Inspiration for the Deacon From Diakonia Remixed

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This reflection is taken from the 2015 CRCNA Synod Taskforce report called Diakonia Remixed.

As part of the biblical foundations for its recommendations, the taskforce looked at some of the CRC's foundational documents and creeds laying down the basis for dramatic changes in the role deacons play at all levels of church life in the CRCNA.

Calling the Church to Diakonia
(adapted from Diakonia Remixed report to Synod 2015)

Let’s look once beyond the Church Order to see how the church’s diaconal role is described in our creeds and confessions. From the vantage point of a lay person, it seems that the oldest church documents were primarily concerned with doctrinal and theological foundations that established the Reformed churches and distinguished them from others. They were less interested in guiding the church’s missiology as a whole, and even less so the church’s diaconal role. It is not until we get to the Heidelberg Catechism that we gain a clearer understanding of the Reformed teachings in terms easily accessible to the lay person. The law, the creeds, the sacraments and the Lord’s Prayer are explained in simple biblical terms and form a core of discipleship training that remains relevant and beautiful to this very day. Effort is made to help believers apply these core beliefs to daily heart motivations and summons to action. Diakonia begins to emerge as an intrinsic hardwiring of the heart— a source of inspiration or incentive. The more recent Our World Belongs to God: A Contemporary Testimony makes many references to both the Great Commission and the Great Commandment as these were spoken by Jesus to the early church. What follows is a very brief summary of the diaconal content of each document.

  1. Our World Belongs to God: A Contemporary Testimony:  From the Preamble through to the final section on the New Creation, the development of a diaconal heart in the life of a believer is threaded throughout the Contemporary Testimony. One of the greatest encouragements toward the maturing of that heart is in the section on the Mission of God’s People. With reference to the words of Jesus himself in Matthew 25, the Contemporary Testimony (para. 41) states, “the church is sent with the gospel of the kingdom to call everyone to know and follow Christ. . . . The Spirit calls all members to embrace God’s mission in their neighborhoods and in the world: to feed the hungry, bring water to the thirsty, welcome the stranger, clothe the naked, care for the sick, and free the prisoner”.  The Testimony also teaches that, as God’s people in new community, “the church is a gathering” equipped by the Spirit to live out “the ongoing story of God’s reconciling love” and to work “for a world of justice and peace” (para. 39).That includes an active involvement in calling “on all governments to do public justice and to protect the rights and freedoms of individuals, groups, and institutions so that each may do their tasks.” We are urged to “pledge ourselves to safeguard children and the elderly from abuse and exploitation, to bring justice to the poor and oppressed, and to promote the freedom to speak, work, worship, and associate” (para. 53). The Contemporary Testimony does not relegate that task to deacons, but assigns it to the whole church, clearly including every person who belongs to it.   The testimony concludes with a beautiful picture of the new creation, where “God’s kingdom will fully come and the Lord will rule” (para. 55). As his people and by his grace, we can “live confidently, anticipating his coming, offering him our daily lives—our acts of kindness, our loyalty, and our love—knowing that he will weave even our sins and sorrows into his sovereign purpose. Come, Lord Jesus, come” (para. 57).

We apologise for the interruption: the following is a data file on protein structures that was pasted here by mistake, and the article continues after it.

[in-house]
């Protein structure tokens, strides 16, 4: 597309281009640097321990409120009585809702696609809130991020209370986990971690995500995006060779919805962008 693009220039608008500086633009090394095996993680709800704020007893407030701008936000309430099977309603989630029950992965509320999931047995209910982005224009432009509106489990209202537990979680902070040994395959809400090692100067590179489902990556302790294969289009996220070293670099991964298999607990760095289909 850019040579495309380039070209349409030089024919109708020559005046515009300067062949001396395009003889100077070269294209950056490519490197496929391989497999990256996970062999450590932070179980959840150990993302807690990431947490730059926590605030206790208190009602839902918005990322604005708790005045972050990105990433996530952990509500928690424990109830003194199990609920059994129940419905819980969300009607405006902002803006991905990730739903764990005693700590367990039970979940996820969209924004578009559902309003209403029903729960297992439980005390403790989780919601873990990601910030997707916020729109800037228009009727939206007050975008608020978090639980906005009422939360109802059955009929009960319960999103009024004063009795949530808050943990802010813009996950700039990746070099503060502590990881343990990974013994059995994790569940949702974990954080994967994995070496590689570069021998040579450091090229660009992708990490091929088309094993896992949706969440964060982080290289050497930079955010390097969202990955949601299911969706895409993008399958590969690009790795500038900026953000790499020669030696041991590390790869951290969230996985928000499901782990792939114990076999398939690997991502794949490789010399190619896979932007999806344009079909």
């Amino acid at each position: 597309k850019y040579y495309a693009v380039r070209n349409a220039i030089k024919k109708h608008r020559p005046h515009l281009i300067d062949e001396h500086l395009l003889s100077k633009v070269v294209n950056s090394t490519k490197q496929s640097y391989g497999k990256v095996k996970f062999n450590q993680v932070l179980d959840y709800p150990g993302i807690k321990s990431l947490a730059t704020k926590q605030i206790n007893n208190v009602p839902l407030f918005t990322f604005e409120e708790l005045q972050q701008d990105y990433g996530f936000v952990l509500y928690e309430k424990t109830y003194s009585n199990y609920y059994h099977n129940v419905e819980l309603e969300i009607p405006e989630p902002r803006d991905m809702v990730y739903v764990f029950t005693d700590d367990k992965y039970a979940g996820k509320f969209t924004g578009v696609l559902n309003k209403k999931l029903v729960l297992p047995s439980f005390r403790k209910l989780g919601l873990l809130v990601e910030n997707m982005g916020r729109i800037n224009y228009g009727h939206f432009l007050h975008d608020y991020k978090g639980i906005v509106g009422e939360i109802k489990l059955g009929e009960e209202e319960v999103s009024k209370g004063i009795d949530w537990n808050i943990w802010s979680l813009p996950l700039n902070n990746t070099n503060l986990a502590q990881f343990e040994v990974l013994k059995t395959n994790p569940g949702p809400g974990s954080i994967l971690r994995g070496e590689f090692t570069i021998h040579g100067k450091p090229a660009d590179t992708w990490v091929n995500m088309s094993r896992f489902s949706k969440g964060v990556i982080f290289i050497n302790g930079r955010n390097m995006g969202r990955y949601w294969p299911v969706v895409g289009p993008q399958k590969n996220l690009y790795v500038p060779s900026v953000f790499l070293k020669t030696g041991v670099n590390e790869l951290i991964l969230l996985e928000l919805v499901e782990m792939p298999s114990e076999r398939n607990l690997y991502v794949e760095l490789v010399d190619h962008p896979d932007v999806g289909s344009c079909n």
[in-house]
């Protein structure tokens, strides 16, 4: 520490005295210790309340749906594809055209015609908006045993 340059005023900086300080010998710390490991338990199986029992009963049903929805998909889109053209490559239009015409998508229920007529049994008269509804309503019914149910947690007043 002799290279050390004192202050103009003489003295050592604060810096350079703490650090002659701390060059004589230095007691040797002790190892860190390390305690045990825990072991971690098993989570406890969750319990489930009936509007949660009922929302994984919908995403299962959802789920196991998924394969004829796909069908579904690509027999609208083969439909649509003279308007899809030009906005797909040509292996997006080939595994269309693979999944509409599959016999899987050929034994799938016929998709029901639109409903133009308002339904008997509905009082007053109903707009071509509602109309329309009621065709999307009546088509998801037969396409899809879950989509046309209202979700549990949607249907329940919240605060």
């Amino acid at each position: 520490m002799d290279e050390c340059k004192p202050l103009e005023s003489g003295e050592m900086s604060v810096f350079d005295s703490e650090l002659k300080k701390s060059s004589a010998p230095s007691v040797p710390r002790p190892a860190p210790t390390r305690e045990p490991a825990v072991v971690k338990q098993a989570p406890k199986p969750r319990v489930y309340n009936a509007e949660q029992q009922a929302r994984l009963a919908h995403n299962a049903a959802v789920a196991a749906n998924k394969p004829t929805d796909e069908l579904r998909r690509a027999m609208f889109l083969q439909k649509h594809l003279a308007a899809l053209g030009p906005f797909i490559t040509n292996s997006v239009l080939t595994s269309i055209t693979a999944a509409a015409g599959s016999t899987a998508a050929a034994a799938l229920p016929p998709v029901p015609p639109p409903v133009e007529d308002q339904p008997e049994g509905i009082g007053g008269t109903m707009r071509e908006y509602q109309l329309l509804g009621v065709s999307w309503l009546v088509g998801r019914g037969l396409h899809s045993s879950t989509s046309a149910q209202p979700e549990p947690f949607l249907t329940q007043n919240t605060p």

2. The Apostle’s Creed and the Nicene Creed:  It is impossible to read and believe these creeds without an awesome appreciation and gratitude for the work of God in creation, the gift of Jesus Christ in redemption, and the presence of the Holy Spirit in the present and future.   Diakonia in these creeds is expressed in “the communion of the saints” and “the forgiveness of sins,” which, if truly lived out by every believer, would fill our churches and inevitably our world with hearts of mercy. While believers labor and look toward “the resurrection of the body, and the life everlasting,” our earthly labor could be described as a duty to use these gifts readily and cheerfully for the service and enrichment of others.